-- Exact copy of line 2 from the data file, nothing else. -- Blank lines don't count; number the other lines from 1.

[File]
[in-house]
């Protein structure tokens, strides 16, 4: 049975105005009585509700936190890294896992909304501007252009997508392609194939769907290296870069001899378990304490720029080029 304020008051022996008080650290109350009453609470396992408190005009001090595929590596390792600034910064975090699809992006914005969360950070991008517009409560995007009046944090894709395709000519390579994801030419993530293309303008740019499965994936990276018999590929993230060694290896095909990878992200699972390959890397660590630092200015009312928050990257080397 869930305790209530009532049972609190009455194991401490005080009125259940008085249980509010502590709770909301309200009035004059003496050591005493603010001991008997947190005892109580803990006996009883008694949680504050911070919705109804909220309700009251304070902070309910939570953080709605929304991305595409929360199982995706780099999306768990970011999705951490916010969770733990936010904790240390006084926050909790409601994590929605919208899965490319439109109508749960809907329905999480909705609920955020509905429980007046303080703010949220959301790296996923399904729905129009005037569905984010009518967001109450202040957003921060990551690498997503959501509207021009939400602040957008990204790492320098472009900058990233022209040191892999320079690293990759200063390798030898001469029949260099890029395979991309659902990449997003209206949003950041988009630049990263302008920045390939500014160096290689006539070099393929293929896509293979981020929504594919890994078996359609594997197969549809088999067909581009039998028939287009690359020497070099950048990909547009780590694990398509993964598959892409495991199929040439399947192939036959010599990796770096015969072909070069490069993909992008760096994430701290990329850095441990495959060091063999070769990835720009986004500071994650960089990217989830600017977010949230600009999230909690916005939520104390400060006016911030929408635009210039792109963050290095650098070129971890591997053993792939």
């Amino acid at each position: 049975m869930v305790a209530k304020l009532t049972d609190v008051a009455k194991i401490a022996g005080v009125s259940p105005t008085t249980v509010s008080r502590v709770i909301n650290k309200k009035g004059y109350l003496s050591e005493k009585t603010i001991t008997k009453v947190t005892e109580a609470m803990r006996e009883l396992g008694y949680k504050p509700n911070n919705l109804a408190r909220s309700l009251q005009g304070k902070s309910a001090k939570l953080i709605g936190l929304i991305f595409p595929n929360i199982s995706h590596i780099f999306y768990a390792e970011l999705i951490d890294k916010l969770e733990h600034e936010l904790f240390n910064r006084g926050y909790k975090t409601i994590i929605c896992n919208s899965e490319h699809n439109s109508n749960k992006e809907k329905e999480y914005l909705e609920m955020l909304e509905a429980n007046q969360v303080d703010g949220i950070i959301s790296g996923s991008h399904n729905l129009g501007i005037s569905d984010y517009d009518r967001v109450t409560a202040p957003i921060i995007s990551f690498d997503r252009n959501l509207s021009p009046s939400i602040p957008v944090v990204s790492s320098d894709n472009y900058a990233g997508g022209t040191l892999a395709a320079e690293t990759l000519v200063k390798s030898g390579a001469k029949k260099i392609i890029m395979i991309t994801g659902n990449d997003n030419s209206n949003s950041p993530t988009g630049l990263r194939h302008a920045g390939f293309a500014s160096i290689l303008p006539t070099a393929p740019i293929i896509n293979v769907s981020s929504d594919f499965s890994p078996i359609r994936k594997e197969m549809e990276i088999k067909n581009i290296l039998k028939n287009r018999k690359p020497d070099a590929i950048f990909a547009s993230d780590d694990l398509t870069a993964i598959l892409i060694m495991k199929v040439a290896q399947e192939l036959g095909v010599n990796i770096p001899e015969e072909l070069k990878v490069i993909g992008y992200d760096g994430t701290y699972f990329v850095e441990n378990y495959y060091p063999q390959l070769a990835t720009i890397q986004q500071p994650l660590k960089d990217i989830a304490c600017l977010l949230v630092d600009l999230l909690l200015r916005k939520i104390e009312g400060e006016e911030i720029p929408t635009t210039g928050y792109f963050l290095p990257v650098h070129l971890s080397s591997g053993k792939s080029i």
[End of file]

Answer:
């Protein structure tokens, strides 16, 4: 049975105005009585509700936190890294896992909304501007252009997508392609194939769907290296870069001899378990304490720029080029 304020008051022996008080650290109350009453609470396992408190005009001090595929590596390792600034910064975090699809992006914005969360950070991008517009409560995007009046944090894709395709000519390579994801030419993530293309303008740019499965994936990276018999590929993230060694290896095909990878992200699972390959890397660590630092200015009312928050990257080397 869930305790209530009532049972609190009455194991401490005080009125259940008085249980509010502590709770909301309200009035004059003496050591005493603010001991008997947190005892109580803990006996009883008694949680504050911070919705109804909220309700009251304070902070309910939570953080709605929304991305595409929360199982995706780099999306768990970011999705951490916010969770733990936010904790240390006084926050909790409601994590929605919208899965490319439109109508749960809907329905999480909705609920955020509905429980007046303080703010949220959301790296996923399904729905129009005037569905984010009518967001109450202040957003921060990551690498997503959501509207021009939400602040957008990204790492320098472009900058990233022209040191892999320079690293990759200063390798030898001469029949260099890029395979991309659902990449997003209206949003950041988009630049990263302008920045390939500014160096290689006539070099393929293929896509293979981020929504594919890994078996359609594997197969549809088999067909581009039998028939287009690359020497070099950048990909547009780590694990398509993964598959892409495991199929040439399947192939036959010599990796770096015969072909070069490069993909992008760096994430701290990329850095441990495959060091063999070769990835720009986004500071994650960089990217989830600017977010949230600009999230909690916005939520104390400060006016911030929408635009210039792109963050290095650098070129971890591997053993792939």